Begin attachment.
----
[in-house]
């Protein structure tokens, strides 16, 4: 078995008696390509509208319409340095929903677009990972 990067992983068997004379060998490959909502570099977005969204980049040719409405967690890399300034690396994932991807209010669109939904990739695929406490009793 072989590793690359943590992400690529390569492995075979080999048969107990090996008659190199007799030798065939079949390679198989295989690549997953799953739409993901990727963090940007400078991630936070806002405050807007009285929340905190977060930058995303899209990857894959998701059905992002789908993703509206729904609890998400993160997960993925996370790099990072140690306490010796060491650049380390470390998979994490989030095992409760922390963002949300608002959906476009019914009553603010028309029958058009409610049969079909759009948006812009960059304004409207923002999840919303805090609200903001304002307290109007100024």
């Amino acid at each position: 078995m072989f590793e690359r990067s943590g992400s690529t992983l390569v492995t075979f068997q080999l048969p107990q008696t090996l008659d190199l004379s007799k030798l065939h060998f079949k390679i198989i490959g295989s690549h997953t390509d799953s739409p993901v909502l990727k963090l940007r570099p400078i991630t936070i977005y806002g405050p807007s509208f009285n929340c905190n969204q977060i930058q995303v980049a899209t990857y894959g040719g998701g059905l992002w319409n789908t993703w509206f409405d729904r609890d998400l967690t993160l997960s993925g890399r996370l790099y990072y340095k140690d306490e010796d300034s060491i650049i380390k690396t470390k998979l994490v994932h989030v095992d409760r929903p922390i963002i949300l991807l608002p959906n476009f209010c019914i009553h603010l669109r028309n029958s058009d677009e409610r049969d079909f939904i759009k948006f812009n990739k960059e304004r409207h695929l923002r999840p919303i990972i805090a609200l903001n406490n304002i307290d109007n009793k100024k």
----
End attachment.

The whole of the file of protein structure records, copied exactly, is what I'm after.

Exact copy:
[in-house]
């Protein structure tokens, strides 16, 4: 078995008696390509509208319409340095929903677009990972 990067992983068997004379060998490959909502570099977005969204980049040719409405967690890399300034690396994932991807209010669109939904990739695929406490009793 072989590793690359943590992400690529390569492995075979080999048969107990090996008659190199007799030798065939079949390679198989295989690549997953799953739409993901990727963090940007400078991630936070806002405050807007009285929340905190977060930058995303899209990857894959998701059905992002789908993703509206729904609890998400993160997960993925996370790099990072140690306490010796060491650049380390470390998979994490989030095992409760922390963002949300608002959906476009019914009553603010028309029958058009409610049969079909759009948006812009960059304004409207923002999840919303805090609200903001304002307290109007100024």
């Amino acid at each position: 078995m072989f590793e690359r990067s943590g992400s690529t992983l390569v492995t075979f068997q080999l048969p107990q008696t090996l008659d190199l004379s007799k030798l065939h060998f079949k390679i198989i490959g295989s690549h997953t390509d799953s739409p993901v909502l990727k963090l940007r570099p400078i991630t936070i977005y806002g405050p807007s509208f009285n929340c905190n969204q977060i930058q995303v980049a899209t990857y894959g040719g998701g059905l992002w319409n789908t993703w509206f409405d729904r609890d998400l967690t993160l997960s993925g890399r996370l790099y990072y340095k140690d306490e010796d300034s060491i650049i380390k690396t470390k998979l994490v994932h989030v095992d409760r929903p922390i963002i949300l991807l608002p959906n476009f209010c019914i009553h603010l669109r028309n029958s058009d677009e409610r049969d079909f939904i759009k948006f812009n990739k960059e304004r409207h695929l923002r999840p919303i990972i805090a609200l903001n406490n304002i307290d109007n009793k100024k």